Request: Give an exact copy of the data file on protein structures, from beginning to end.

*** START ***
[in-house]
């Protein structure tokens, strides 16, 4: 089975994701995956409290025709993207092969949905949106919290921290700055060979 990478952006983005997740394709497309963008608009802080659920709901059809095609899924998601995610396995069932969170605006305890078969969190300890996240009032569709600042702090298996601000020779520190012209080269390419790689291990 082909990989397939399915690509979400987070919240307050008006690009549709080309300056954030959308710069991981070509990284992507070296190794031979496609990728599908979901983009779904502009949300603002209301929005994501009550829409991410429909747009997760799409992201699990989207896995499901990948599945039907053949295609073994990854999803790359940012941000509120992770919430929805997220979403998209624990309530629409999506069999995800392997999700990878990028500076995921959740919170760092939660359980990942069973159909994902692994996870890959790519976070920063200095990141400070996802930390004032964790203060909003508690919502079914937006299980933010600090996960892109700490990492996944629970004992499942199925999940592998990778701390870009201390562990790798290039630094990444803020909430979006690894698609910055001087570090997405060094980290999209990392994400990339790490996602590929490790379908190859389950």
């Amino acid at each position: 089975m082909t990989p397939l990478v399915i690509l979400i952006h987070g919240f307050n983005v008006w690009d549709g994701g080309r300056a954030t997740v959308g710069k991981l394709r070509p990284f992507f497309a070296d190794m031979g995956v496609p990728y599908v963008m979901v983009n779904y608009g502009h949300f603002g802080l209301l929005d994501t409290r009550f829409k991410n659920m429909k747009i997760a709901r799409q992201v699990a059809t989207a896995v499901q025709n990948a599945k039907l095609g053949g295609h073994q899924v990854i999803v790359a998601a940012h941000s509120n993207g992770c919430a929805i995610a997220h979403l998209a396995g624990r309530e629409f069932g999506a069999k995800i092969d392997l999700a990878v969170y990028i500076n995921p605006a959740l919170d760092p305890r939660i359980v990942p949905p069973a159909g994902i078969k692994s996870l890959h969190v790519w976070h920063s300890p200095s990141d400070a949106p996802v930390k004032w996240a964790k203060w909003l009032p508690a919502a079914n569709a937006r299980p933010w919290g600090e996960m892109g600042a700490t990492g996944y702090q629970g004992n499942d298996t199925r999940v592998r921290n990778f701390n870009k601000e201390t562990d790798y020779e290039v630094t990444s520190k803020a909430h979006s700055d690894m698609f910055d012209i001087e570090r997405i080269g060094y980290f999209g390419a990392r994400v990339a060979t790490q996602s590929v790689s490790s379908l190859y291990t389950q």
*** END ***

[in-house]
């Protein structure tokens, strides 16, 4: 089975994701995956409290025709993207092969949905949106919290921290700055060979 990478952006983005997740394709497309963008608009802080659920709901059809095609899924998601995610396995069932969170605006305890078969969190300890996240009032569709600042702090298996601000020779520190012209080269390419790689291990 082909990989397939399915690509979400987070919240307050008006690009549709080309300056954030959308710069991981070509990284992507070296190794031979496609990728599908979901983009779904502009949300603002209301929005994501009550829409991410429909747009997760799409992201699990989207896995499901990948599945039907053949295609073994990854999803790359940012941000509120992770919430929805997220979403998209624990309530629409999506069999995800392997999700990878990028500076995921959740919170760092939660359980990942069973159909994902692994996870890959790519976070920063200095990141400070996802930390004032964790203060909003508690919502079914937006299980933010600090996960892109700490990492996944629970004992499942199925999940592998990778701390870009201390562990790798290039630094990444803020909430979006690894698609910055001087570090997405060094980290999209990392994400990339790490996602590929490790379908190859389950």
């Amino acid at each position: 089975m082909t990989p397939l990478v399915i690509l979400i952006h987070g919240f307050n983005v008006w690009d549709g994701g080309r300056a954030t997740v959308g710069k991981l394709r070509p990284f992507f497309a070296d190794m031979g995956v496609p990728y599908v963008m979901v983009n779904y608009g502009h949300f603002g802080l209301l929005d994501t409290r009550f829409k991410n659920m429909k747009i997760a709901r799409q992201v699990a059809t989207a896995v499901q025709n990948a599945k039907l095609g053949g295609h073994q899924v990854i999803v790359a998601a940012h941000s509120n993207g992770c919430a929805i995610a997220h979403l998209a396995g624990r309530e629409f069932g999506a069999k995800i092969d392997l999700a990878v969170y990028i500076n995921p605006a959740l919170d760092p305890r939660i359980v990942p949905p069973a159909g994902i078969k692994s996870l890959h969190v790519w976070h920063s300890p200095s990141d400070a949106p996802v930390k004032w996240a964790k203060w909003l009032p508690a919502a079914n569709a937006r299980p933010w919290g600090e996960m892109g600042a700490t990492g996944y702090q629970g004992n499942d298996t199925r999940v592998r921290n990778f701390n870009k601000e201390t562990d790798y020779e290039v630094t990444s520190k803020a909430h979006s700055d690894m698609f910055d012209i001087e570090r997405i080269g060094y980290f999209g390419a990392r994400v990339a060979t790490q996602s590929v790689s490790s379908l190859y291990t389950q």